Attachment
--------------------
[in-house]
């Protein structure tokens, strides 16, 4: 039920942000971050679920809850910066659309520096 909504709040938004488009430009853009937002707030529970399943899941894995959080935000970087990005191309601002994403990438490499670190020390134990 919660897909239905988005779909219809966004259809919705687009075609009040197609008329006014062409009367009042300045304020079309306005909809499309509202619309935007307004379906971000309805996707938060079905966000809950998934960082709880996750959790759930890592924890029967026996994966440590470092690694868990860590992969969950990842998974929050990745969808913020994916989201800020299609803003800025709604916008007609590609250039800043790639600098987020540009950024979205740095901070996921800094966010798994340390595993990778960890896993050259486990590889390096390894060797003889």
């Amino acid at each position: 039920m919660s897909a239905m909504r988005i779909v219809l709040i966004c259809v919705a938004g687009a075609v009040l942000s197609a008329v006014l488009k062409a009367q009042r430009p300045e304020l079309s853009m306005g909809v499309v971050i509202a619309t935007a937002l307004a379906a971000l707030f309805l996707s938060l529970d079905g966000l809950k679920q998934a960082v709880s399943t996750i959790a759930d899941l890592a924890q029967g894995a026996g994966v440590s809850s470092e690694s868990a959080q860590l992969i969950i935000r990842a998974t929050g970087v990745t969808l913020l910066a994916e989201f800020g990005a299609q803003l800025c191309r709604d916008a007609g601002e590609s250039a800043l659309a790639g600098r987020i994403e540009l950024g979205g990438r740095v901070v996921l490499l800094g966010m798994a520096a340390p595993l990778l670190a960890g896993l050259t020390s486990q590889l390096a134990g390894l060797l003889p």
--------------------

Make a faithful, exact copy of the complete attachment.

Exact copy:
[in-house]
């Protein structure tokens, strides 16, 4: 039920942000971050679920809850910066659309520096 909504709040938004488009430009853009937002707030529970399943899941894995959080935000970087990005191309601002994403990438490499670190020390134990 919660897909239905988005779909219809966004259809919705687009075609009040197609008329006014062409009367009042300045304020079309306005909809499309509202619309935007307004379906971000309805996707938060079905966000809950998934960082709880996750959790759930890592924890029967026996994966440590470092690694868990860590992969969950990842998974929050990745969808913020994916989201800020299609803003800025709604916008007609590609250039800043790639600098987020540009950024979205740095901070996921800094966010798994340390595993990778960890896993050259486990590889390096390894060797003889």
């Amino acid at each position: 039920m919660s897909a239905m909504r988005i779909v219809l709040i966004c259809v919705a938004g687009a075609v009040l942000s197609a008329v006014l488009k062409a009367q009042r430009p300045e304020l079309s853009m306005g909809v499309v971050i509202a619309t935007a937002l307004a379906a971000l707030f309805l996707s938060l529970d079905g966000l809950k679920q998934a960082v709880s399943t996750i959790a759930d899941l890592a924890q029967g894995a026996g994966v440590s809850s470092e690694s868990a959080q860590l992969i969950i935000r990842a998974t929050g970087v990745t969808l913020l910066a994916e989201f800020g990005a299609q803003l800025c191309r709604d916008a007609g601002e590609s250039a800043l659309a790639g600098r987020i994403e540009l950024g979205g990438r740095v901070v996921l490499l800094g966010m798994a520096a340390p595993l990778l670190a960890g896993l050259t020390s486990q590889l390096a134990g390894l060797l003889p």